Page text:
Not 48 hours after a hair-raising installation process I detected the odor of burning, melting circuitry. I shut her down, but I was too late. One weak stab at the power button couldn’t undo months of neglect and hurt feelings.

A friend, an electrical engineer, laid it out for me. Coldly. Clinically. From a technical standpoint, the OS’s weak driver support had resulted in an imbalance in power that caused my circulation fan to die. The dead fan overheated the inside of the case, causing (among other things) my power supply to overload and my motherboard to fail.

In layman’s terms, I had released the magic smoke. Vista had killed my girl.

I was miserable, bereft. My deepest gaming love had been sitting ignored for months while I happily fraternized with my console. I turned my attention to it for a brief span and managed to snuff out the patient companion seated beneath my desk. My misery turned to anguish as the full impact of my stupidity hit home. Like a recovering smoker I’d been only dipping into Massive games just long enough to satisfy my mental addiction and social obligations. With my PC dead, that closed the doors to Azeroth, Paragon City, Norrath, Middle-earth, and all the other beautiful lands I’d grown accustomed to visiting.

It’s amazing how much you want to play an MMO when you can’t. Online gaming has been my obsession, my life’s work, since long before World of Warcraft came out. Those shuttered doors hurt. The silent, accusatory look of the girl on the Guild Wars box spoke volumes.

With a headshake, a heavy heart, and a long look at my bank balance, I sat down in late November to order a replacement. That’s when I learned a pro tip: Don’t order a new PC when you’re still mourning the old one. Several ‘free upgrades’, limited promotions, and holiday sales later I delivered a Brobdingnagian PC order into Dell.com’s waiting hands. You could almost hear the processing system chortle to itself. I settled in to wait with my shame, a resolve to stay away from consoles, and some trashy novels set in the D&D Eberron setting.

The wait lasted for a month and a half, an eternity. It was unbearable, and my anticipation for my new rig grew as every day passed. What arrived at my doorstep in early January was awe inspiring. I looked at the box. “Wow, there sure must be a lot of foam packaging in there,” I thought. There was very little foam packaging. I’d been so busy customizing the innards I’d ignored the small part of the screen that gave a description of physical dimensions. I now have a case almost two and a half feet tall and 8 inches wide sitting off to the side of my desk. It’s so large that fitting it back underneath my hutch is impossible. While I’ve grown to like it, there is a definite presence in the room now. It scares small dogs.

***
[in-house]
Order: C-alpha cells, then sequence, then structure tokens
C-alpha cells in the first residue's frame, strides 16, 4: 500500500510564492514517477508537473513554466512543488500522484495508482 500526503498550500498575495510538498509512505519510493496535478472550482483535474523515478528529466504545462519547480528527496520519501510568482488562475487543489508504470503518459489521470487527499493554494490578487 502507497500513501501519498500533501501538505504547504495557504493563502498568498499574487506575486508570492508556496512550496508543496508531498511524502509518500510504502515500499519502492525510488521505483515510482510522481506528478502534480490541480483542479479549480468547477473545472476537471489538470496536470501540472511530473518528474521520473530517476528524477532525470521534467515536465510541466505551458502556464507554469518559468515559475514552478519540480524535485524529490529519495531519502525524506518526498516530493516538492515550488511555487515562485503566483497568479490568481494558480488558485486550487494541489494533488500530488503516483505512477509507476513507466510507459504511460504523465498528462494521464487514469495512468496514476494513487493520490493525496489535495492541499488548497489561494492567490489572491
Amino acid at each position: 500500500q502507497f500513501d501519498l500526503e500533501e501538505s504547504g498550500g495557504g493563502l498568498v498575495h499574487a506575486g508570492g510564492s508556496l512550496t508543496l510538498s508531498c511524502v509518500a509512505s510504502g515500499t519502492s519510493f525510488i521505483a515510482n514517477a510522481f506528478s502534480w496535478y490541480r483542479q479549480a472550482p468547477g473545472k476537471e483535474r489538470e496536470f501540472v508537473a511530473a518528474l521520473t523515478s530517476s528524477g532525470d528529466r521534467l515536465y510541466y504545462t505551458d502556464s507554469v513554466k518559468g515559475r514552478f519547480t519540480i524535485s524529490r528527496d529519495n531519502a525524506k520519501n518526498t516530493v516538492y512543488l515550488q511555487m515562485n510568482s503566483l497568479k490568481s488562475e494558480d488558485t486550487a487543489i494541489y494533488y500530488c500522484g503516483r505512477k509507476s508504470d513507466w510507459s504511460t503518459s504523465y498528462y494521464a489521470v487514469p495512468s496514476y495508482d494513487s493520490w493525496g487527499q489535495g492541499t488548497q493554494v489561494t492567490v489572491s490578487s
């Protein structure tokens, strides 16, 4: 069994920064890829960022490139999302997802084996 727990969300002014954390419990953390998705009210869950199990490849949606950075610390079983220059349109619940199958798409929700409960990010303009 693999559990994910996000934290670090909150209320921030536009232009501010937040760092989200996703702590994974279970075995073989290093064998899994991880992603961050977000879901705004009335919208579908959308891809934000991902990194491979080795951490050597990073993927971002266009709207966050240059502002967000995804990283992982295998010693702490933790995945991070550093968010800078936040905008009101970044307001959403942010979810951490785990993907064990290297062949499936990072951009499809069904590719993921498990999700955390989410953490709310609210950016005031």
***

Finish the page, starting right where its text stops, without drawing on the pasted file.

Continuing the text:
Even more noteworthy: that presence has come to dominate my gaming. The pendulum has swung back. As winter has thawed to spring PC gaming has regained prominence in my life. MMOs of all size and shape, Crysis, Supreme Commander, they’ve all welcomed me back into the fold with a loving embrace. In a grim mockery of my past actions I’ve even gone out to sell 360 versions of games, only to repurchase them for the PC. Both BioShock and Call of Duty 4 appear on my gamertag, but will never again be updated. My lurking grey PC behemoth is too jealous to allow that.

And so I find myself again in the throes of a gaming affair. My new PC and I are very happy, thank you. My wife (the girl from the Diablo days again) claims we make a lovely couple. I value my time with my PC so much that she has, on more than one occasion, threatened to “pull the plug” on our cybernetic relationship. I assume she’s speaking metaphorically.

The only thing that mars this period of still-slightly-newlywed bliss is the thought that this could happen all over again. If I’ve learned anything in the last year it’s that love can be fleeting, and I can be damned fickle. For now, the thought that I’d leave my PC again for that gaudy contraption in the living room is a remote possibility. But wave the right game in my direction, release an MMO that’s console-only - drop Mass Effect 2 into my tray - and my tune might change overnight. I’m still young. There’s still time for me to change. But in the near future, I’m going to keep an eye out for new “opportunities.”

Isn’t Sony talking about LittleBigPlanet coming out this year?

Comments

Nice, moving article.

But who is the author, though? I must have missed an inagurual announcement about Michael Zenke joining the ranks of the front-pagers? If so, congratulations on a damn fine first piece. If not -- I am a doofus who isn't paying the proper attention.